To understand that we can’t understand Krishna is the key to understanding him
In the Bhagavad-gita, Arjuna admits (10.14) that even superhuman beings such as gods can’t understand Krishna. Thereby, he conveys that he too can’t understand Krishna.
Yet this admission doesn’t dampen Arjuna’s eagerness to know more about Krishna, as is evident in his request (10.16) that Krishna speak his glories in detail. After hearing those glories in the tenth chapter, Arjuna states (11.01) that Krishna’s merciful words have dispelled his illusion.
Does this mean that Arjuna has now understood Krishna fully? No, because he like all of us is forever a finite soul, and the finite can never fully understand the infinite.
Then to what does Arjuna’s statement refer?
It refers to the removal of the illusion that had at the Gita’s start obscured his understanding of Krishna’s plan – the illusion that had made him flinch and falter in his devotional service. The restoration of his determination to serve Krishna is evident in his declaration (18.73) at the Gita’s end.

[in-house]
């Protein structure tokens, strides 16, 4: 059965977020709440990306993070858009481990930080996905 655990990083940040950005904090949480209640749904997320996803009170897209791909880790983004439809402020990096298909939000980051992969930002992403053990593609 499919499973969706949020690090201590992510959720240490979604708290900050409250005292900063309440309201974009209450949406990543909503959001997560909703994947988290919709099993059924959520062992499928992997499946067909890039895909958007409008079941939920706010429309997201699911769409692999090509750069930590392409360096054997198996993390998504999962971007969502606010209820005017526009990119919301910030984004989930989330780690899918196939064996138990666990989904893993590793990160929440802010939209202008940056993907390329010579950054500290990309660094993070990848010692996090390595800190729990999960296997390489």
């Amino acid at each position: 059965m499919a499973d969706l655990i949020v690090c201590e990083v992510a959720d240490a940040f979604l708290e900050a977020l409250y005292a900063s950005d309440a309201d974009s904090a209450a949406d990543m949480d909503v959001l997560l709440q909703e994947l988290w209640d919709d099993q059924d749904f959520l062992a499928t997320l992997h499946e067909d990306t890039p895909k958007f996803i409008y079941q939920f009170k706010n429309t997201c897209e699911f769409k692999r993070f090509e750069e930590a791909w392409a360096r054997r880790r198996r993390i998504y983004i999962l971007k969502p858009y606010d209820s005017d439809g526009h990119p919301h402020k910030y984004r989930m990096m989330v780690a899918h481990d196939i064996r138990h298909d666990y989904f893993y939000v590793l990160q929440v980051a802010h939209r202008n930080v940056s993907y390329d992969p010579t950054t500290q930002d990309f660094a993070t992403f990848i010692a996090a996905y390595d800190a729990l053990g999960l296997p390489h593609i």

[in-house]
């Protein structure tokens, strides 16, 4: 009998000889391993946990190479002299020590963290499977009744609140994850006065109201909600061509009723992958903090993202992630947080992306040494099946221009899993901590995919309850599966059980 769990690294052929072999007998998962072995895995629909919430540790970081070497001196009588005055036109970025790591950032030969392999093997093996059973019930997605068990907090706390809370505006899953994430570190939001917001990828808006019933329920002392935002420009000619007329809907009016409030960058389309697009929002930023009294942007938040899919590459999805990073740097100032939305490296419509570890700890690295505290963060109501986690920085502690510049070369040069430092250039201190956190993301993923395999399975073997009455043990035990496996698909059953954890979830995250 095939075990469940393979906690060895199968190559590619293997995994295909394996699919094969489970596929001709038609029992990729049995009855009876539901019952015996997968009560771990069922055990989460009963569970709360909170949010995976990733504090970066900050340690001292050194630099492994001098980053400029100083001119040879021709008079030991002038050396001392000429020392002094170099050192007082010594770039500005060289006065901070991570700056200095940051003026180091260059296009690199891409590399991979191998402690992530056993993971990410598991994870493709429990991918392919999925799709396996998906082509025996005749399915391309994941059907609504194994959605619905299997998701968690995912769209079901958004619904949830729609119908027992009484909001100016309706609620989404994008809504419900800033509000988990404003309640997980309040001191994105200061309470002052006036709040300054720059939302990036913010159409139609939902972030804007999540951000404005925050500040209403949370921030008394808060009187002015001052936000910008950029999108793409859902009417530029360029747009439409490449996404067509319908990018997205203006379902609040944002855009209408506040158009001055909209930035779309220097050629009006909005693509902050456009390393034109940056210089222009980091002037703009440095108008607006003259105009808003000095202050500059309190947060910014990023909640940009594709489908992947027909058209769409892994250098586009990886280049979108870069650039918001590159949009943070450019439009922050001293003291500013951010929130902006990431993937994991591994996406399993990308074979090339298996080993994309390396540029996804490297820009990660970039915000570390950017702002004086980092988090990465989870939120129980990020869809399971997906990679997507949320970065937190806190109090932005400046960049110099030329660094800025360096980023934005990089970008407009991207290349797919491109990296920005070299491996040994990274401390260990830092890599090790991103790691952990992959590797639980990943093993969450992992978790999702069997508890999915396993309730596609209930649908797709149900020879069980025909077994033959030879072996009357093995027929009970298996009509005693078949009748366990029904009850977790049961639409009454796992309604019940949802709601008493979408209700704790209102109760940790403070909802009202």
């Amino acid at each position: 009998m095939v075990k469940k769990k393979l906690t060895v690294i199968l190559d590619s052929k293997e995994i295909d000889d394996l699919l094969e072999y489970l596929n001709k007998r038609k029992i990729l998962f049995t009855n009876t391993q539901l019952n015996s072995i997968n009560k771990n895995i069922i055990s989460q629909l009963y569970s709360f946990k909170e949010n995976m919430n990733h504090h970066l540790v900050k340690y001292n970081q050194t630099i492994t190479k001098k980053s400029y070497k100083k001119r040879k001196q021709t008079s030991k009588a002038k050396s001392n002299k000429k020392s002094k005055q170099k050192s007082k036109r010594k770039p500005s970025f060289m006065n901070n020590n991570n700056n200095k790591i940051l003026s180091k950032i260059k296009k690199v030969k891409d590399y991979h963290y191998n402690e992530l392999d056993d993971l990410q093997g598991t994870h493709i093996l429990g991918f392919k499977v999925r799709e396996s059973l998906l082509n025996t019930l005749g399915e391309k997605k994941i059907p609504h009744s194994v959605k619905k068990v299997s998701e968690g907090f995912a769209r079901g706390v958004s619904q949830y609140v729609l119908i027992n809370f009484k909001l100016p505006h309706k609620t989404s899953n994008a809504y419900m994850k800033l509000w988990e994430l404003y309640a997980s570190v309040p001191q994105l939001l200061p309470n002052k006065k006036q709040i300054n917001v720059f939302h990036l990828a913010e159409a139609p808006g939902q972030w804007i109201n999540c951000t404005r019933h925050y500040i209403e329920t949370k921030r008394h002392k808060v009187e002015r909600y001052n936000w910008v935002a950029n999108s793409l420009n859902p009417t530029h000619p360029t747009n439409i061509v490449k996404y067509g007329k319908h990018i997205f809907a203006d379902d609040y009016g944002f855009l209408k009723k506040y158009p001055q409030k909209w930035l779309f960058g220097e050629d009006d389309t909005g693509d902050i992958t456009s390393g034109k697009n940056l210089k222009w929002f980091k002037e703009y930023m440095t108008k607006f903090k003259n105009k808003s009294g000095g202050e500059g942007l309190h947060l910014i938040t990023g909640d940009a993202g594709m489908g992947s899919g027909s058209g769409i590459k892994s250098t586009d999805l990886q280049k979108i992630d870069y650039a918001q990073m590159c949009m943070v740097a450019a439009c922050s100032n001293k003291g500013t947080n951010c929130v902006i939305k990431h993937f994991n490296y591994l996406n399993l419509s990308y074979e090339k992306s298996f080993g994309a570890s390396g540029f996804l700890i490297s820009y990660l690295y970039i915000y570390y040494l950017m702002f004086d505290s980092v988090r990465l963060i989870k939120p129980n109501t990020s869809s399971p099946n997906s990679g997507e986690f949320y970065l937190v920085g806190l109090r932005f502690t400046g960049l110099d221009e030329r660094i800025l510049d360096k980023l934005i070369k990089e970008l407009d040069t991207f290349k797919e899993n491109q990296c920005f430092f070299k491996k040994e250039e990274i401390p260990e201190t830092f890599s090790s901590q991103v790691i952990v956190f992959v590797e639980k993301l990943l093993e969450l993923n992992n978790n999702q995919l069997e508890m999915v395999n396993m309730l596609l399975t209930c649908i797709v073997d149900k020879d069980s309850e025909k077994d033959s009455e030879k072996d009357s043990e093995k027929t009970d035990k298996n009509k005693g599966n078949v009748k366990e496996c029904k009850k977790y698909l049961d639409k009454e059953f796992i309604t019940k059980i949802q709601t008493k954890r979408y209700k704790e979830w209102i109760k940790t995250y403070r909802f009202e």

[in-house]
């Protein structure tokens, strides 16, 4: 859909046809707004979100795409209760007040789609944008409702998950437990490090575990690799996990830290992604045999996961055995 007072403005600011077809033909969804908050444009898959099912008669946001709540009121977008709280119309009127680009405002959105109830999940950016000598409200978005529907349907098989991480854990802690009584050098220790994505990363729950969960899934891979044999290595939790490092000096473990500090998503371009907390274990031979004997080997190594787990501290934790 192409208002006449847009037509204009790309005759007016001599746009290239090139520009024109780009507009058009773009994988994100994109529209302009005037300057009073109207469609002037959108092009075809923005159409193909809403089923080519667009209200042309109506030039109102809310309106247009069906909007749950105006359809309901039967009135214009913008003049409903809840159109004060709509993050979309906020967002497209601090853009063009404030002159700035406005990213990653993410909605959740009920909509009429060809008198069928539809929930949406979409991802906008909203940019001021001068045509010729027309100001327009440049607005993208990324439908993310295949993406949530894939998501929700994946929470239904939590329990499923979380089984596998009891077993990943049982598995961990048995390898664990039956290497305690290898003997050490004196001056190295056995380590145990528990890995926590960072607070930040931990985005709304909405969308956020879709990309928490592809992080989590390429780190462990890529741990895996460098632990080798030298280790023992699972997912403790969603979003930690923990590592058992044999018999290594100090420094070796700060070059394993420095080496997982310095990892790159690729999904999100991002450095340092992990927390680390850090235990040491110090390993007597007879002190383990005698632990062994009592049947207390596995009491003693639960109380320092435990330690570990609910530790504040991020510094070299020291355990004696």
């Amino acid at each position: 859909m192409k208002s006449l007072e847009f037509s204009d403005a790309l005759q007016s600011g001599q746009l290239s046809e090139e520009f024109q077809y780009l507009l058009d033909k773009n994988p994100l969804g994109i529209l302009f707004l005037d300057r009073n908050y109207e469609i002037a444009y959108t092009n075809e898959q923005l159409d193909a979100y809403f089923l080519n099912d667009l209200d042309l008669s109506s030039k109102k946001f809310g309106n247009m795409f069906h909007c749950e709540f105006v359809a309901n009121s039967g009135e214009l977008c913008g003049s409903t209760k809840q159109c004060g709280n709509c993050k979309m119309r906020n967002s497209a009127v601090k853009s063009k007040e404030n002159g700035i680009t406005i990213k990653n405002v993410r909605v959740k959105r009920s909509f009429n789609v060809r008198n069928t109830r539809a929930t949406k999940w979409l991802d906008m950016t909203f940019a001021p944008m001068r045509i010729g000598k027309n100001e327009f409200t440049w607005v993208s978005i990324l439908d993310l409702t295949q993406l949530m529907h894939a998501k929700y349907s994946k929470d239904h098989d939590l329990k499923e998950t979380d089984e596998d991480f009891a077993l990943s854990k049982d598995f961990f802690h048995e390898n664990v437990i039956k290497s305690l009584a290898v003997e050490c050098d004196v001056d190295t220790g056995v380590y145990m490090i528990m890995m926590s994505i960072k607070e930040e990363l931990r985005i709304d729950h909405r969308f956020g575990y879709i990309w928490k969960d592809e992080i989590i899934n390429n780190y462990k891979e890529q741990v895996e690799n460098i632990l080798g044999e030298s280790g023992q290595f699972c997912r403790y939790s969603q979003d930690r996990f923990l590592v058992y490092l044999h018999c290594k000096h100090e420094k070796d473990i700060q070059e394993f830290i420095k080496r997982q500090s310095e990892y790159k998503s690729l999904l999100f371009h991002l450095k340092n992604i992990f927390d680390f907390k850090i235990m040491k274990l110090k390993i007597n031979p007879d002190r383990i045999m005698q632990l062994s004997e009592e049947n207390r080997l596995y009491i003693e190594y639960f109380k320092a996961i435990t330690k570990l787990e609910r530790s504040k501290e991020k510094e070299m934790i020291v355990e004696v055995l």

How does Arjuna’s example apply to our life as devotee-seekers?
Our devotional quest takes off only when we accept the principle that we can’t understand Krishna in the sense that we can’t conquer him with our intelligence as we might, say, crack a crossword puzzle. This acceptance minimizes the many exasperations and doubts that come when we can’t fit him into our preconceived intellectual framework.
With the intellectual distraction thus minimized, we can focus on serving Krishna with our intelligence, striving to understand him as much as possible in a mood of submission, not conquest. This service attitude helps us realize how he is our greatest well-wisher and is supremely worthy of our wholehearted love. This understanding increases our attraction to him. And that divine attraction is the supreme perfection of our intelligence, indeed of our existence.
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